For the past four months, we’ve been working our way, chunk by chunk, through Paul’s Letter to the Romans.
Two weeks ago, on the way out of worship and having just heard a reading from Romans 8, a parishioner asked me:
That verse in Romans about all things working out for good for those who love God- I’ve never understood what that’s supposed to mean. Does it really mean everything works out in life for Christians? Because that’s not exactly my experience.
I disarmed the question with a dash of humor and a few sprinkles of theology and sent the questioner on their way. Out of narthex sight, out of pastor’s mind.
I didn’t think about their question again; that is, not until today.
Like many of you, I purchase most of my books through Amazon. Frequently Amazon will provide me with a list of suggested books that I ‘might like,’ titles presumed by the Amazon Borg to live in the same habitat as my previous purchases.
Because many of the books I purchase are theological, the Amazon algorithms apparently have tagged me as a reader of ‘Christian Literature’ and ‘Christian Inspiration.’
Yes, you were right to anticipate a dry-heave gag reflex. It’s hard for me to say, for example, in the case of For Every Season whether my credulity is strained more by the descriptor ‘Christian’ or ‘Literature.’
In fact a quick perusal through the virtual shelves of ‘Christian Fiction’ suggest there is a surprising audience out there for Anabaptist (Amish? Mennonite?) Romance novels.
Book covers abound that feature chaste yet well-endowed disciples who manage to wear their biblically-mandated head covering in a come hither way.
It makes one wonder if there’s likewise a Christian subcategory to torture porn novels?
Fifty Shades of Amish Wool perhaps?
I mean, the Amish are good at tying knots.
(It’s my idea- don’t steal it)
You won’t be surprised to learn that what truly kills me is Amazon suggesting that I ‘might like these books in Christian Inspiration.’
Glancing at these suggested texts, whose titles even my cynical mind couldn’t satirize better, I thought of that parishioner again and her question about that verse.
Does everything in life work out for good for Christians? For those who love God? For those who just pray hard enough?
Because that’s certainly the explicit promise in nearly all these ‘inspirational’ books, and while it may be inspirational to hear that the Bible/Faith/Prayer contains the secret to grant our every market-generated wish, it’s not at all clear that it counts as ‘Christian.’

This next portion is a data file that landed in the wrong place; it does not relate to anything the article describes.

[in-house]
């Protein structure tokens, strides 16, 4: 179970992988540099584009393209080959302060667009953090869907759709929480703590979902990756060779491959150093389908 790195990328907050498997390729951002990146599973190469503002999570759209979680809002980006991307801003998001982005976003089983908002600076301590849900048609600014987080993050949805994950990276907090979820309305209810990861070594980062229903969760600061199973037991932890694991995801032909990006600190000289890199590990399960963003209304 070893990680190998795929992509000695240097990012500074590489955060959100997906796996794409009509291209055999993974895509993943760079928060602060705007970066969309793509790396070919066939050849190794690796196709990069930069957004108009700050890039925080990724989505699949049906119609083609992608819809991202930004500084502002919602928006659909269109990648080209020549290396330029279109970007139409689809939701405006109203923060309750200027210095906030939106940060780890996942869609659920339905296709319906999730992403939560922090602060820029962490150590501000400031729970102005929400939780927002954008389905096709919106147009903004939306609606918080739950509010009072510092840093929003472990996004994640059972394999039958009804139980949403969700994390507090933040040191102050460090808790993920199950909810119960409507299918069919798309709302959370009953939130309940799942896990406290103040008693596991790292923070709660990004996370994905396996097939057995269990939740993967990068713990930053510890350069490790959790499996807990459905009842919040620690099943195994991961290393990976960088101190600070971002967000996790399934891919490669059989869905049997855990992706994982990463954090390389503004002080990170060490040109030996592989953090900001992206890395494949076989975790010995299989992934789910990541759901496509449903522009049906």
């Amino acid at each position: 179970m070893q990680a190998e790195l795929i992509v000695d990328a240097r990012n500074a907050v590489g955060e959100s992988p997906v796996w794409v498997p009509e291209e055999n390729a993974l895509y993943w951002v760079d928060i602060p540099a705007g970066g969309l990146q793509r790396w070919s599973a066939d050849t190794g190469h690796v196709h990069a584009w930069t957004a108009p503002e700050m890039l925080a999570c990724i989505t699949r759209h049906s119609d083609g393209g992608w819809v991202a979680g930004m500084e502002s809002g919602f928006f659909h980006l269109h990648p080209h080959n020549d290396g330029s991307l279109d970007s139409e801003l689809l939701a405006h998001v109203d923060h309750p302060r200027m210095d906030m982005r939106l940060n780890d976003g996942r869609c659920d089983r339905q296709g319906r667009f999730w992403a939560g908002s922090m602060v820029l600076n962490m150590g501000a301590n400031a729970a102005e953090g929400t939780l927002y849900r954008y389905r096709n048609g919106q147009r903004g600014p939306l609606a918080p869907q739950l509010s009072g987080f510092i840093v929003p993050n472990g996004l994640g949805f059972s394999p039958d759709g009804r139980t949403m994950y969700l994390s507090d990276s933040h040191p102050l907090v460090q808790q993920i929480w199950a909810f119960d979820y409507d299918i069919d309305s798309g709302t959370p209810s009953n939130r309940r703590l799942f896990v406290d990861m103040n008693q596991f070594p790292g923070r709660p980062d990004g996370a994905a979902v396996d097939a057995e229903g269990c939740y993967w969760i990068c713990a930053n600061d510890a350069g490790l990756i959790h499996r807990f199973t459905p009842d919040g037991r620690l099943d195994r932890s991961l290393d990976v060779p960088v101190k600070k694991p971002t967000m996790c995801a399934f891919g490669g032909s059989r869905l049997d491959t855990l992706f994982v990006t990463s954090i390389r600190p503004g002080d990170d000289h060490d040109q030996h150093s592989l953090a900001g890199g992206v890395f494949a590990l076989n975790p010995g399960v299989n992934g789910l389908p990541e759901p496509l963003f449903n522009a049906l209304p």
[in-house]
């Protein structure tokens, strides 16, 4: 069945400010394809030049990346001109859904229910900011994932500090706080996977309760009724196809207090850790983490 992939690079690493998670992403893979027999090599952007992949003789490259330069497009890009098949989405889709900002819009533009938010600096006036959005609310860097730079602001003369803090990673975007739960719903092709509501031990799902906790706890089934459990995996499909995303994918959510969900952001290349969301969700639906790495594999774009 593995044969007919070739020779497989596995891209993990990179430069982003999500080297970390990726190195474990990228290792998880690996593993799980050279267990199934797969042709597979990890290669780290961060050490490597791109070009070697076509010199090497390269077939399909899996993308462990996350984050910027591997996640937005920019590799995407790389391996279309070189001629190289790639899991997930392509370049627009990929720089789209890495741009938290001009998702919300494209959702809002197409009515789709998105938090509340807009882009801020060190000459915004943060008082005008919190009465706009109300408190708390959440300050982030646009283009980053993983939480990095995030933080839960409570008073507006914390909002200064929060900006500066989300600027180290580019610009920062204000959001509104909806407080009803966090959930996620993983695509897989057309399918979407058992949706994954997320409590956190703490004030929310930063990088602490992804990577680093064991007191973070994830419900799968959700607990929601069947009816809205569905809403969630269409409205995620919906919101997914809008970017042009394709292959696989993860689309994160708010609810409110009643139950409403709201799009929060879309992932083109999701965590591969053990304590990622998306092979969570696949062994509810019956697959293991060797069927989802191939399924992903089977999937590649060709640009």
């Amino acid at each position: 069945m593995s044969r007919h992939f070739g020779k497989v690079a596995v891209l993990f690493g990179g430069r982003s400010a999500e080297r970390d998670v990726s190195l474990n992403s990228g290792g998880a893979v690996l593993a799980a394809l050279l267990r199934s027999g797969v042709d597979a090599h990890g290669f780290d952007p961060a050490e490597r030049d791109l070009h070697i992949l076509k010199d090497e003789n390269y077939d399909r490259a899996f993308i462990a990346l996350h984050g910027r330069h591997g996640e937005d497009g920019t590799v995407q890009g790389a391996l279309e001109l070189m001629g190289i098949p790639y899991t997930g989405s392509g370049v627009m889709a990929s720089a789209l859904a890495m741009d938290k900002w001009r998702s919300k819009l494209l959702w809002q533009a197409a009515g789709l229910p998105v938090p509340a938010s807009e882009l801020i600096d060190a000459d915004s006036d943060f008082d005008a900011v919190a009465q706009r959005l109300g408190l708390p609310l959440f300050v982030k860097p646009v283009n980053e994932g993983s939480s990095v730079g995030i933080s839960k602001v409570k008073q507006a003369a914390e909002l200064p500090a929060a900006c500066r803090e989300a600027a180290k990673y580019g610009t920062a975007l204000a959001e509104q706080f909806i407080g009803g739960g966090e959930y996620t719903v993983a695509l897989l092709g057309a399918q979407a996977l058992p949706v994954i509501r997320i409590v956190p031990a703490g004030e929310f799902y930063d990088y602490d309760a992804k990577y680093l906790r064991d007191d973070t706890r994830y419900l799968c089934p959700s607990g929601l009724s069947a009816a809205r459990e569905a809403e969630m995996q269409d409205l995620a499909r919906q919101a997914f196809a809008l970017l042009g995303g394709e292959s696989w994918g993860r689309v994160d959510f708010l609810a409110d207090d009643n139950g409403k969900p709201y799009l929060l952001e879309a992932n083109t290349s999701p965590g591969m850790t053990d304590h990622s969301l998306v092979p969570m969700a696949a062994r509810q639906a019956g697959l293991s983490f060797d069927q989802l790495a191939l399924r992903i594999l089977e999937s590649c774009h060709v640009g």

So many of these ‘inspirational’ books peddle exactly what atheists accuse religion for being underneath the hood. ‘God’ isn’t really a name bound to a very specific historical narrative; ‘God’ is really just the word we use to designate what we want to change in our lives.
It’s the baldest kind of hope fulfillment.
Does everything work out for good if you love God enough and pray?
Joel Osteen answers in the affirmative and has taken that ‘yes’ all the way to the bank.
Truth be told, I’ve actually read JO’s bestseller, Your Best Life Now. And in all however many pages, Rev Osteen never gets around to mentioning these essential bits of Christian logic:
If we’re made in the image of God
And Jesus is the image of the invisible God
Then we’re made to bear the image of Jesus, the incarnate God.
Your ‘best’ life (and mine and anyone else’s) is a life that resembles Jesus.
So when Paul writes to the Romans that “all things work together for good,” Paul’s definition of ‘good’ doesn’t mean a large (or even modest) home, a happy, healthy family, a fulfilling, well-paying job, a rock-solid marriage, or a long life.
‘Good’ in Paul’s equation
That’s what Paul means when he goes on to write in Romans that those God foreknew God also predestined to be conformed to the image of his Son.
The trajectory of scripture, then, is about God fashioning us into Jesus’ image.
That’s what it means for ‘everything’ to ‘work out’ for ‘good.’
Eventually, Paul is saying, those who love God get to resemble Jesus.
We don’t (necessarily) get a nice home, a happy, healthy family, a fulfilling, well-paying job, a rock-solid marriage, or a long life.
Not only did Jesus lack all those things, Jesus was homeless, rejected, betrayed, suffered, and killed. And so was, we should point out, the man who wrote that verse about things working out for God’s people.
So whatever Paul means by things working out for good in our lives, it certainly doesn’t mean a life of empty parking spots, problem-less marriages and in-ground pools.
Therein lies the question in Paul’s memory verse about all things working together for good for those who love God.
If looking and living like Jesus is what Paul means by ‘good’ then just how good is your life?